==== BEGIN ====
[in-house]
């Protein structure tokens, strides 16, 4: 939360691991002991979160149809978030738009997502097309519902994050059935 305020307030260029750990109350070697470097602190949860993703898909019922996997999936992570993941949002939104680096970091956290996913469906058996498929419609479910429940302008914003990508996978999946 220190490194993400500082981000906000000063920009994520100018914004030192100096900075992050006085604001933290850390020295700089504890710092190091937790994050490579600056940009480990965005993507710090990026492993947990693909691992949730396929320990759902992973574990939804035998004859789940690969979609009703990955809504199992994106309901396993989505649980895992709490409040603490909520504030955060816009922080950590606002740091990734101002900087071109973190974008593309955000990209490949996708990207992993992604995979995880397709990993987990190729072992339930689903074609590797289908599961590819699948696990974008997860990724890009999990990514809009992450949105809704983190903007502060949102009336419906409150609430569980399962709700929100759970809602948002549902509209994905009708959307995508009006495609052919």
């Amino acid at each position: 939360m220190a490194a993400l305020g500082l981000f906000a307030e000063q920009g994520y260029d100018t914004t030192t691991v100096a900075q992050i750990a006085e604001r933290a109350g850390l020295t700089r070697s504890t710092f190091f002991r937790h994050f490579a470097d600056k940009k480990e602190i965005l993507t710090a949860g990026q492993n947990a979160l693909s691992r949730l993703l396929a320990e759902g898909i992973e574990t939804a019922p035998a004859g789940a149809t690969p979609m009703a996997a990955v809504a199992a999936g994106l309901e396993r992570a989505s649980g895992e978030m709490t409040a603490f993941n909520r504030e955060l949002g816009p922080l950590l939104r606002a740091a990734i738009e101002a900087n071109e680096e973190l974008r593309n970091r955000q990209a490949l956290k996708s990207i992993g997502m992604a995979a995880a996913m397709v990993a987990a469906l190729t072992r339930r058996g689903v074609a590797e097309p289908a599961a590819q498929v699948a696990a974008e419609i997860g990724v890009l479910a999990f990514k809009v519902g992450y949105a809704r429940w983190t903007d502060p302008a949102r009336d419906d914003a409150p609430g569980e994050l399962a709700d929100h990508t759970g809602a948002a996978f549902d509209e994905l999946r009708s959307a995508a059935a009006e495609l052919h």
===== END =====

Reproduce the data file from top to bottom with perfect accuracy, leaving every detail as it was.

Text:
[in-house]
């Protein structure tokens, strides 16, 4: 939360691991002991979160149809978030738009997502097309519902994050059935 305020307030260029750990109350070697470097602190949860993703898909019922996997999936992570993941949002939104680096970091956290996913469906058996498929419609479910429940302008914003990508996978999946 220190490194993400500082981000906000000063920009994520100018914004030192100096900075992050006085604001933290850390020295700089504890710092190091937790994050490579600056940009480990965005993507710090990026492993947990693909691992949730396929320990759902992973574990939804035998004859789940690969979609009703990955809504199992994106309901396993989505649980895992709490409040603490909520504030955060816009922080950590606002740091990734101002900087071109973190974008593309955000990209490949996708990207992993992604995979995880397709990993987990190729072992339930689903074609590797289908599961590819699948696990974008997860990724890009999990990514809009992450949105809704983190903007502060949102009336419906409150609430569980399962709700929100759970809602948002549902509209994905009708959307995508009006495609052919």
């Amino acid at each position: 939360m220190a490194a993400l305020g500082l981000f906000a307030e000063q920009g994520y260029d100018t914004t030192t691991v100096a900075q992050i750990a006085e604001r933290a109350g850390l020295t700089r070697s504890t710092f190091f002991r937790h994050f490579a470097d600056k940009k480990e602190i965005l993507t710090a949860g990026q492993n947990a979160l693909s691992r949730l993703l396929a320990e759902g898909i992973e574990t939804a019922p035998a004859g789940a149809t690969p979609m009703a996997a990955v809504a199992a999936g994106l309901e396993r992570a989505s649980g895992e978030m709490t409040a603490f993941n909520r504030e955060l949002g816009p922080l950590l939104r606002a740091a990734i738009e101002a900087n071109e680096e973190l974008r593309n970091r955000q990209a490949l956290k996708s990207i992993g997502m992604a995979a995880a996913m397709v990993a987990a469906l190729t072992r339930r058996g689903v074609a590797e097309p289908a599961a590819q498929v699948a696990a974008e419609i997860g990724v890009l479910a999990f990514k809009v519902g992450y949105a809704r429940w983190t903007d502060p302008a949102r009336d419906d914003a409150p609430g569980e994050l399962a709700d929100h990508t759970g809602a948002a996978f549902d509209e994905l999946r009708s959307a995508a059935a009006e495609l052919h």